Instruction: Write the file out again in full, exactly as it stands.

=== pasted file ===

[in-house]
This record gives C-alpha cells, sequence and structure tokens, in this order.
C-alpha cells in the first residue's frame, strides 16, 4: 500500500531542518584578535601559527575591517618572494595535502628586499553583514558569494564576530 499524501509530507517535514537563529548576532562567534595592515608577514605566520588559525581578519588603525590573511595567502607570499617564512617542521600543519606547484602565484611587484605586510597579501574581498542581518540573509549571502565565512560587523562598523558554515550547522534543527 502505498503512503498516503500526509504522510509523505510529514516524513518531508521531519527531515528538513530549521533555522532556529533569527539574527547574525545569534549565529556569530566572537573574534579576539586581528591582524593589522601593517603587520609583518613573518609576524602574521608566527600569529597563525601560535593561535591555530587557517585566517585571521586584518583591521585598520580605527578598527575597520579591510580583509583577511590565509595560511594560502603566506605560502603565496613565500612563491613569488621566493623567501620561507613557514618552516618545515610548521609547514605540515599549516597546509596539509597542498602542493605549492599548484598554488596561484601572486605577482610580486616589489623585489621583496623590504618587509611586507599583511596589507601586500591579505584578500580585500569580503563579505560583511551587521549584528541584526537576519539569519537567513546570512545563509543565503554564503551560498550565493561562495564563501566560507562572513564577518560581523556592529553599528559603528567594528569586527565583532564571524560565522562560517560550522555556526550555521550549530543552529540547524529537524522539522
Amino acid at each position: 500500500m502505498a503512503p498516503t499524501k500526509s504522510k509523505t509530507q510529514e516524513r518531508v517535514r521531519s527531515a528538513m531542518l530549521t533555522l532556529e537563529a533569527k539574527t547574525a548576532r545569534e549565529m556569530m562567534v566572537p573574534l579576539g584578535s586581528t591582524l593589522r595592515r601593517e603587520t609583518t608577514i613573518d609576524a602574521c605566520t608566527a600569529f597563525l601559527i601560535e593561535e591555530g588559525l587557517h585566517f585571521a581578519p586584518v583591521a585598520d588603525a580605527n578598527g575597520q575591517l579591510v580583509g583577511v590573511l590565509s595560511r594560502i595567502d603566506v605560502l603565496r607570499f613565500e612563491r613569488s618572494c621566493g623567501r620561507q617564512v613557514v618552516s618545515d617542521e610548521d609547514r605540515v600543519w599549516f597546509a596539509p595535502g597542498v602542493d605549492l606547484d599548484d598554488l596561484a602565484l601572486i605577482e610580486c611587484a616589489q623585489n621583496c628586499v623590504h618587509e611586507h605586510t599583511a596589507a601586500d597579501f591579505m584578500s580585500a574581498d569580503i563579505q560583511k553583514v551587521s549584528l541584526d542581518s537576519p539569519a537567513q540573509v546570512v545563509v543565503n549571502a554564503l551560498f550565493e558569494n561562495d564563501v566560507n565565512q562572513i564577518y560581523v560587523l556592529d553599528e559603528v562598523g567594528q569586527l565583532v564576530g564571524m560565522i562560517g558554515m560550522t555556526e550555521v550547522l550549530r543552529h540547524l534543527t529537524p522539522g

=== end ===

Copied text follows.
[in-house]
This record gives C-alpha cells, sequence and structure tokens, in this order.
C-alpha cells in the first residue's frame, strides 16, 4: 500500500531542518584578535601559527575591517618572494595535502628586499553583514558569494564576530 499524501509530507517535514537563529548576532562567534595592515608577514605566520588559525581578519588603525590573511595567502607570499617564512617542521600543519606547484602565484611587484605586510597579501574581498542581518540573509549571502565565512560587523562598523558554515550547522534543527 502505498503512503498516503500526509504522510509523505510529514516524513518531508521531519527531515528538513530549521533555522532556529533569527539574527547574525545569534549565529556569530566572537573574534579576539586581528591582524593589522601593517603587520609583518613573518609576524602574521608566527600569529597563525601560535593561535591555530587557517585566517585571521586584518583591521585598520580605527578598527575597520579591510580583509583577511590565509595560511594560502603566506605560502603565496613565500612563491613569488621566493623567501620561507613557514618552516618545515610548521609547514605540515599549516597546509596539509597542498602542493605549492599548484598554488596561484601572486605577482610580486616589489623585489621583496623590504618587509611586507599583511596589507601586500591579505584578500580585500569580503563579505560583511551587521549584528541584526537576519539569519537567513546570512545563509543565503554564503551560498550565493561562495564563501566560507562572513564577518560581523556592529553599528559603528567594528569586527565583532564571524560565522562560517560550522555556526550555521550549530543552529540547524529537524522539522
Amino acid at each position: 500500500m502505498a503512503p498516503t499524501k500526509s504522510k509523505t509530507q510529514e516524513r518531508v517535514r521531519s527531515a528538513m531542518l530549521t533555522l532556529e537563529a533569527k539574527t547574525a548576532r545569534e549565529m556569530m562567534v566572537p573574534l579576539g584578535s586581528t591582524l593589522r595592515r601593517e603587520t609583518t608577514i613573518d609576524a602574521c605566520t608566527a600569529f597563525l601559527i601560535e593561535e591555530g588559525l587557517h585566517f585571521a581578519p586584518v583591521a585598520d588603525a580605527n578598527g575597520q575591517l579591510v580583509g583577511v590573511l590565509s595560511r594560502i595567502d603566506v605560502l603565496r607570499f613565500e612563491r613569488s618572494c621566493g623567501r620561507q617564512v613557514v618552516s618545515d617542521e610548521d609547514r605540515v600543519w599549516f597546509a596539509p595535502g597542498v602542493d605549492l606547484d599548484d598554488l596561484a602565484l601572486i605577482e610580486c611587484a616589489q623585489n621583496c628586499v623590504h618587509e611586507h605586510t599583511a596589507a601586500d597579501f591579505m584578500s580585500a574581498d569580503i563579505q560583511k553583514v551587521s549584528l541584526d542581518s537576519p539569519a537567513q540573509v546570512v545563509v543565503n549571502a554564503l551560498f550565493e558569494n561562495d564563501v566560507n565565512q562572513i564577518y560581523v560587523l556592529d553599528e559603528v562598523g567594528q569586527l565583532v564576530g564571524m560565522i562560517g558554515m560550522t555556526e550555521v550547522l550549530r543552529h540547524l534543527t529537524p522539522g